The U.S. Court of Appeals for the 9th Circuit agreed with the non-citizens, and now the federal government has asked the Supreme Court to review that decision. In its petition for certiorari, the government contends that the appeals court’s ruling “has created a circuit conflict on an important and recurring issue of federal law.” Indeed, the government notes, even the 9th Circuit acknowledged that four other federal appeals courts have reached a contrary interpretation. And, the government adds, the 9th Circuit’s decision is wrong: Even if Section 1226(c) is ambiguous – about which the government is skeptical – the 9th Circuit should have deferred to the BIA’s interpretation.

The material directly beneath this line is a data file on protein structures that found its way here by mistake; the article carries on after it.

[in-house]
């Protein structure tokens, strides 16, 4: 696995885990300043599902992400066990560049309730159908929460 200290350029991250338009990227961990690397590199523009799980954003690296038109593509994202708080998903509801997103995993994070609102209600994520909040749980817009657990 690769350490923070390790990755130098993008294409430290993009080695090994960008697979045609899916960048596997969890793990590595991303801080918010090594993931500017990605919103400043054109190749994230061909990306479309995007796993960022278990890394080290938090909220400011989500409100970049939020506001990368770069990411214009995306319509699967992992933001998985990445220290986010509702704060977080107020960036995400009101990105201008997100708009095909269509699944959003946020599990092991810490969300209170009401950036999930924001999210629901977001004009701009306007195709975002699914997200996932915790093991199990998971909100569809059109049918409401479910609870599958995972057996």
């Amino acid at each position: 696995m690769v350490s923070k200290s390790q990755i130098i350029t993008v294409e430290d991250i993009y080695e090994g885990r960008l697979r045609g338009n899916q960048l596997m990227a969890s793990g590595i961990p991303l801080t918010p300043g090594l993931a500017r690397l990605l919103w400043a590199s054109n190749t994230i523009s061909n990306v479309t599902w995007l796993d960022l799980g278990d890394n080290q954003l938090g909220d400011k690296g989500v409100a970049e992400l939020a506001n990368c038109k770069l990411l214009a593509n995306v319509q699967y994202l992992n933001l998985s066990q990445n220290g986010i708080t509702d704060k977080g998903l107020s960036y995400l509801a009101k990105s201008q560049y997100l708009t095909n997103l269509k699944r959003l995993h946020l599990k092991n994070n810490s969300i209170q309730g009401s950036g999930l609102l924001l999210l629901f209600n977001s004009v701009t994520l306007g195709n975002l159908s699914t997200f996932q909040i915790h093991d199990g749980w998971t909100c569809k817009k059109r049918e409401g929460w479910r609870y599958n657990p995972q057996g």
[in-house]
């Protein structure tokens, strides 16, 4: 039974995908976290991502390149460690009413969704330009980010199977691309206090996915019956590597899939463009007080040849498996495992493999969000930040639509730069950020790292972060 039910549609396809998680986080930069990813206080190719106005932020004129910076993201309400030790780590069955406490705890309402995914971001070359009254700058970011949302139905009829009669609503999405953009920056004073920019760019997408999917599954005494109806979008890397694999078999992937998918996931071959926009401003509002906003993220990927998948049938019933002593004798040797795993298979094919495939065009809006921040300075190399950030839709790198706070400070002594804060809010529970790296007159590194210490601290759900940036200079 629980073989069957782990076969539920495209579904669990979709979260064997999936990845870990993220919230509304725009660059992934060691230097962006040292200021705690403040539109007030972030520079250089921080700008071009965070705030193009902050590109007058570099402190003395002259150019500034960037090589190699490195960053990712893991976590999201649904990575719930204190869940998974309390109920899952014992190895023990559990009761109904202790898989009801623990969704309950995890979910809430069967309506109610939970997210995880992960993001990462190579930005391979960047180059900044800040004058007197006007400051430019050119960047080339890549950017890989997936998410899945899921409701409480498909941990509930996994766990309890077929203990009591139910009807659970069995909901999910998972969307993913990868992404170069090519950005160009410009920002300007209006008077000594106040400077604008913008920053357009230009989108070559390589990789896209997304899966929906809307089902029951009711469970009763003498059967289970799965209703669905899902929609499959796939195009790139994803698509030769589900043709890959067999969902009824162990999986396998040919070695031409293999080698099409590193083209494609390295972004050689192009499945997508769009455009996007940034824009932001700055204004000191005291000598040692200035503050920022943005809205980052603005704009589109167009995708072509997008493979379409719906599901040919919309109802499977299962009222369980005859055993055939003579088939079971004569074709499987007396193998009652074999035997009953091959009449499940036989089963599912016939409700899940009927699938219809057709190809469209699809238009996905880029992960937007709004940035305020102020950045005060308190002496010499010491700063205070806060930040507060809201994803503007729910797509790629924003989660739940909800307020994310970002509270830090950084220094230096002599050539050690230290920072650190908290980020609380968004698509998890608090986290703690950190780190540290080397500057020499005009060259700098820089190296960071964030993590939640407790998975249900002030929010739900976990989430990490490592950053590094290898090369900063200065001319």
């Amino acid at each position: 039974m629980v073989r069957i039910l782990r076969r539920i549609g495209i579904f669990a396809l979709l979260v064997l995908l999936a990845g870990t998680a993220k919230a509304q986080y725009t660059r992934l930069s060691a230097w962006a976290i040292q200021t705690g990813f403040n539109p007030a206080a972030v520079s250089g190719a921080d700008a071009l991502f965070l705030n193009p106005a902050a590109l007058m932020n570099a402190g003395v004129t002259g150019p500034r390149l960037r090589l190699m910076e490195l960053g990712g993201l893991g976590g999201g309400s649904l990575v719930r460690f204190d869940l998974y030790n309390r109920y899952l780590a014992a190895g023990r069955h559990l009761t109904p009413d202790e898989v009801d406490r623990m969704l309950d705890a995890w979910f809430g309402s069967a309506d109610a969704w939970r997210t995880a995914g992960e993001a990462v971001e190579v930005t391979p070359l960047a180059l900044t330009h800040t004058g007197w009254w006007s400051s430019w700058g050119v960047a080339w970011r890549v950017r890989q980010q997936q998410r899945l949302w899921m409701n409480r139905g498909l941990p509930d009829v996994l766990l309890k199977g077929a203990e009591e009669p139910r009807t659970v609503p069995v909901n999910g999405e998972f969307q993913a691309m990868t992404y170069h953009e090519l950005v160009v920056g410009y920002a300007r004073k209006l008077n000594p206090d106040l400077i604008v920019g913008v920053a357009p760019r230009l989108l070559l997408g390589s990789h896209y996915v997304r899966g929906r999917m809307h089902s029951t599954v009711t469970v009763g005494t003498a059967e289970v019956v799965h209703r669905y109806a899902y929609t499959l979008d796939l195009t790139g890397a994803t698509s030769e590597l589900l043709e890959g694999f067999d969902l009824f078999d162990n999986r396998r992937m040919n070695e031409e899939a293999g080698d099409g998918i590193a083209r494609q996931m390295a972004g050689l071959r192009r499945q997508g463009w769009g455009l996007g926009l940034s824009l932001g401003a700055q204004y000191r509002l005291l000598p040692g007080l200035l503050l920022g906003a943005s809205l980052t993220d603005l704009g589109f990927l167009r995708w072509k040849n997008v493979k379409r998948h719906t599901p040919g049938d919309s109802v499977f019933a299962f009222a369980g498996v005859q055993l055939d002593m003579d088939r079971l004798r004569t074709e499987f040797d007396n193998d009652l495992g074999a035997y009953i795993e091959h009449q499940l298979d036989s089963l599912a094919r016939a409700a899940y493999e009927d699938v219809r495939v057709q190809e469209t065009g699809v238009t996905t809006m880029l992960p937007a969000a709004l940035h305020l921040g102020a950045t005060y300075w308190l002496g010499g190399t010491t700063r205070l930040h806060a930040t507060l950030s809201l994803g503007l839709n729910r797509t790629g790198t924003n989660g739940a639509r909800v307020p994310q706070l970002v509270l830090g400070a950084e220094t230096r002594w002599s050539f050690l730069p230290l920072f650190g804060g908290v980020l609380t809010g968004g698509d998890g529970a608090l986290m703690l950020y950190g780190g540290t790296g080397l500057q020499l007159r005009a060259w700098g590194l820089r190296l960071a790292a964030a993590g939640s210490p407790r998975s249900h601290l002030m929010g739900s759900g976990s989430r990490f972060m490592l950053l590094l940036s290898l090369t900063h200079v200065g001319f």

The non-citizens tell the justices that they should not intervene at this point, because Congress is currently considering a bill that would do exactly what the government is currently asking the Supreme Court to do – which, they add, demonstrates Congress’ recognition “that the existing statute does not provide for mandatory detention in these circumstances.” Moreover, they observe, the 9th Circuit ruled that mandatory detention is only required when DHS takes a non-citizen into custody “promptly” after he is released, but it has not yet clarified exactly what “promptly” means in this context. And in addition to the fact that the decision below is correct, they observe, another reason to deny review at this point is the upcoming oral argument in Jennings v. Rodriguez, in which the court will consider (among other things) whether a non-citizen who is subject to mandatory detention is entitled to a bond hearing after six months.